13. Fuel up. If your workout is more than 30 minutes, you really should have some energy in you. You shouldn't work out on an empty stomach - but you also shouldn't eat right before you work out. Eat a banana or some peanut butter toast or a CliffBar an hour or two before your workout, and you're good to go.
14. Hydrate. Also an hour or two before you workout. Water is best. Use a sports drink during your workout (and after) only if you're going to go an hour or more. If you're going to do a tough workout, stay hydrated throughout the day. In fact, go ahead and do this whether you work out or not.
15. Exercise early. My favorite time to work out is between 5:30 and 6:00 a.m. Plus, I know that if I work out at this time, nothing will get in the way of the workout later in the day. It's a beautiful time of day, not too hot, and there's nothing like showering and going to work knowing that I've put in a great exercise (and it allows me to feel superior and look down my nose at those lazy bums I work with).
16. Get a workout buddy. Find someone at your level, and commit to working out a certain number of times a week together, at a certain time. This will make you more likely to keep that workout appointment, and workouts can be a lot of fun if you spend them chatting with your buddy. Just be sure to actually work out, and not just chat.
17. Change it up. Sure, walking or running every day can be a lot of fun. But getting some swimming or biking or strength workouts or aerobics or kickboxing into the mix can be a lot of fun, and can also help you get into better shape. They work out different muscles, and step up the metabolism. Variety is the spice of life and all that.
18. Do a little often. You don't need to work out long, and you certainly don't need to be a weekend warrior. Just 20-30 minutes every day. Who doesn't have 20 minutes on their schedule. You? Well, scratch "Walker Texas Ranger rerun" off the schedule and make room for this instead.
19. Just lace up. Yeah, you're dreading the upcoming workout. But don't even think about it. Just lace up and head out the door. That's all. After that, let nature take its course. Just relax and do what comes naturally. Which is exercise.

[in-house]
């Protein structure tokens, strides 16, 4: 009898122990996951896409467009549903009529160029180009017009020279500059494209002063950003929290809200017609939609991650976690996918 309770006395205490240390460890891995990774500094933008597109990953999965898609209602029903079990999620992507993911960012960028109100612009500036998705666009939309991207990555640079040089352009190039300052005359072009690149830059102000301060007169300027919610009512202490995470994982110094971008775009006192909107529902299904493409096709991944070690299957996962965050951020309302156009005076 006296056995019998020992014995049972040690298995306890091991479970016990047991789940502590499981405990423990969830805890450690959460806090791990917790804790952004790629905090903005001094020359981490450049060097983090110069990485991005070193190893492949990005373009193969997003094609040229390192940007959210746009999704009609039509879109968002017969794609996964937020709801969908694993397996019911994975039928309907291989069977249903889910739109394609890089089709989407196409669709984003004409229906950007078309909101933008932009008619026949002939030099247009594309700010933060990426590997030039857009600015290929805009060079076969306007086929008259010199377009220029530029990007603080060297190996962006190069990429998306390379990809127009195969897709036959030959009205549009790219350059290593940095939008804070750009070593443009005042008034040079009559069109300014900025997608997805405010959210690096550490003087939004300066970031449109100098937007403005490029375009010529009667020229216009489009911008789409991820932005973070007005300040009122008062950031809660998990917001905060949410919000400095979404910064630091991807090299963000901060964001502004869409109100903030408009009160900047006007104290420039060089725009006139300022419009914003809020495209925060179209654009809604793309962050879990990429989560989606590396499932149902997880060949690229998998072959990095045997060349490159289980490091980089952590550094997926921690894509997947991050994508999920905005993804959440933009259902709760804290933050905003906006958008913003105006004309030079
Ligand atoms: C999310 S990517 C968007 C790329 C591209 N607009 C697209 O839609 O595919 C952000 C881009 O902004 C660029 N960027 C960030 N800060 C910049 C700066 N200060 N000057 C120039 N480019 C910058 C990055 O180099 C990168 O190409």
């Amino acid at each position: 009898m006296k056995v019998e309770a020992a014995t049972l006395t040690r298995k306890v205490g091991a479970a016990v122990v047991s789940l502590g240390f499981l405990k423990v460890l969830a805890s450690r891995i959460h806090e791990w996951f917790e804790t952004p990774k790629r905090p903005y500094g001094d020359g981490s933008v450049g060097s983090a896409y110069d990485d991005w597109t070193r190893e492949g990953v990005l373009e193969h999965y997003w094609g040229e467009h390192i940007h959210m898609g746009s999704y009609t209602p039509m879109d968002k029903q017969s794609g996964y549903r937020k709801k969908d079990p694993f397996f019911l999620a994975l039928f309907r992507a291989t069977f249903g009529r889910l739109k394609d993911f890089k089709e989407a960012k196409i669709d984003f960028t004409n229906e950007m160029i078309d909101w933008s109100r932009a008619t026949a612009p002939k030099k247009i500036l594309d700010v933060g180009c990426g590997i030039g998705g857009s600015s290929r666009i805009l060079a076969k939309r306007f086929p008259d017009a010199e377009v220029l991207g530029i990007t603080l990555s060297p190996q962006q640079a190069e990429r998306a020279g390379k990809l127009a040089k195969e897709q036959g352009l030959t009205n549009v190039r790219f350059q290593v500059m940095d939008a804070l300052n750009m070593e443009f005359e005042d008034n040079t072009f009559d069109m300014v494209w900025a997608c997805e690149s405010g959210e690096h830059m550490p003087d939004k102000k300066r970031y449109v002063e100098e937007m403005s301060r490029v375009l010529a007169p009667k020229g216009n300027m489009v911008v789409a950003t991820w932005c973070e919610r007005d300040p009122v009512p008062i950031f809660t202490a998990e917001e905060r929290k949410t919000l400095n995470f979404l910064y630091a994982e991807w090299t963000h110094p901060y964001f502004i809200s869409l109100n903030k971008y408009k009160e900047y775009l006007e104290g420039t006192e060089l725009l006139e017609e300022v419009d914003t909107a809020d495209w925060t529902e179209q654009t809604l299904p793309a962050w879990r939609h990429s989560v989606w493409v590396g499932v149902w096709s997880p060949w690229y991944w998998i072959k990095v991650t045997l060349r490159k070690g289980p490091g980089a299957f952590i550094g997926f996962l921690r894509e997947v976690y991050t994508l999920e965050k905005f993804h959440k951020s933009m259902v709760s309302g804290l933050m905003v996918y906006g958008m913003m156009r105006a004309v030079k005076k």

20. Follow the 10 percent rule. Don't increase your workout time or distance by more than 10 percent a week. This is a very conservative rule, and it can be broken by the best of the best, who know what they're doing, but for the rest of us, stick with this to prevent burnout or injury.
21. Go hard, then easy. If you do a hard workout today, rest or go easy tomorrow. Don't do two hard workouts in a row. The hard-easy approach can also work within a workout itself - run hard, then run slow, then run hard ... you get the idea. This allows you to burn more fat than if you just run medium the whole time.
22. Strength is good. If you're a walker or runner or cyclist or swimmer or something like that, you should also fit some strength training into your schedule. Nothing too intense, but just some core-strengthening exercises that will help your main sport as well as make you healthier and yes, more attractive.
23. Rest. It's important. This is a commonly overlooked factor. If you don't give your body some rest, you will burn out and get injured. Rest is just as important as the workouts in improving performance and fitness. As long as you're doing the workouts too and not just the rest!
24. Listen to your body. This is extremely important - if you feel like you're overdoing it, you probably are. Rest and allow your body to recover. And though you can run through some slight soreness or aches, you should stop as soon as you feel sharp pain or pain in the joints. You'll just make it worse.
25. No pain, no ... problem. Forget the old rule of "no pain, no gain." You don't need pain to get in shape. Just take it easy, progress gradually, and enjoy yourself.
Leo Babauta is the author of The Power of Less and the creator of the popular blog, Zen Habits.